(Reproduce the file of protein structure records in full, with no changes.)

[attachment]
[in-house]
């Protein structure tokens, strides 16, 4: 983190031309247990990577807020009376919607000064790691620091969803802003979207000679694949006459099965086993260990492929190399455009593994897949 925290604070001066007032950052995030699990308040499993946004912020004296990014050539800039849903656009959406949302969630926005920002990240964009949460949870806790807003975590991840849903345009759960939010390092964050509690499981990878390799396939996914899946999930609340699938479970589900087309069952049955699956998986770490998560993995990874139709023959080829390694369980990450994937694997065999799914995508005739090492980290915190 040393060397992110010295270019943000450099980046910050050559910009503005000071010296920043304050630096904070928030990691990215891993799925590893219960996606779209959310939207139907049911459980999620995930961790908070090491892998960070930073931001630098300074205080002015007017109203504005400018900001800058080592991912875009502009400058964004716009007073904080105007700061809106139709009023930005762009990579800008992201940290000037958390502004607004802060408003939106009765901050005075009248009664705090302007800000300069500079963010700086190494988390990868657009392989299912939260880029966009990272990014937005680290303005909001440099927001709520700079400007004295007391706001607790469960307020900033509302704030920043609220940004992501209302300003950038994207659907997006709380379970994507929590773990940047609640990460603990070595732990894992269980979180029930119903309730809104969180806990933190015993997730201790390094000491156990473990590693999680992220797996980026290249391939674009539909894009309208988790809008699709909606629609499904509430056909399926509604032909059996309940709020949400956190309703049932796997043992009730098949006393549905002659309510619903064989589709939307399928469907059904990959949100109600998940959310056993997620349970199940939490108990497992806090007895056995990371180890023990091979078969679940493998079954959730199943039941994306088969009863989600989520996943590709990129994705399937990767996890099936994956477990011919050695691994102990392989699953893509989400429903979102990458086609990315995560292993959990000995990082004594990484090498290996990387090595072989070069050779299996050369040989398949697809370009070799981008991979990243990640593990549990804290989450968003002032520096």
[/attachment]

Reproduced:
[in-house]
């Protein structure tokens, strides 16, 4: 983190031309247990990577807020009376919607000064790691620091969803802003979207000679694949006459099965086993260990492929190399455009593994897949 925290604070001066007032950052995030699990308040499993946004912020004296990014050539800039849903656009959406949302969630926005920002990240964009949460949870806790807003975590991840849903345009759960939010390092964050509690499981990878390799396939996914899946999930609340699938479970589900087309069952049955699956998986770490998560993995990874139709023959080829390694369980990450994937694997065999799914995508005739090492980290915190 040393060397992110010295270019943000450099980046910050050559910009503005000071010296920043304050630096904070928030990691990215891993799925590893219960996606779209959310939207139907049911459980999620995930961790908070090491892998960070930073931001630098300074205080002015007017109203504005400018900001800058080592991912875009502009400058964004716009007073904080105007700061809106139709009023930005762009990579800008992201940290000037958390502004607004802060408003939106009765901050005075009248009664705090302007800000300069500079963010700086190494988390990868657009392989299912939260880029966009990272990014937005680290303005909001440099927001709520700079400007004295007391706001607790469960307020900033509302704030920043609220940004992501209302300003950038994207659907997006709380379970994507929590773990940047609640990460603990070595732990894992269980979180029930119903309730809104969180806990933190015993997730201790390094000491156990473990590693999680992220797996980026290249391939674009539909894009309208988790809008699709909606629609499904509430056909399926509604032909059996309940709020949400956190309703049932796997043992009730098949006393549905002659309510619903064989589709939307399928469907059904990959949100109600998940959310056993997620349970199940939490108990497992806090007895056995990371180890023990091979078969679940493998079954959730199943039941994306088969009863989600989520996943590709990129994705399937990767996890099936994956477990011919050695691994102990392989699953893509989400429903979102990458086609990315995560292993959990000995990082004594990484090498290996990387090595072989070069050779299996050369040989398949697809370009070799981008991979990243990640593990549990804290989450968003002032520096």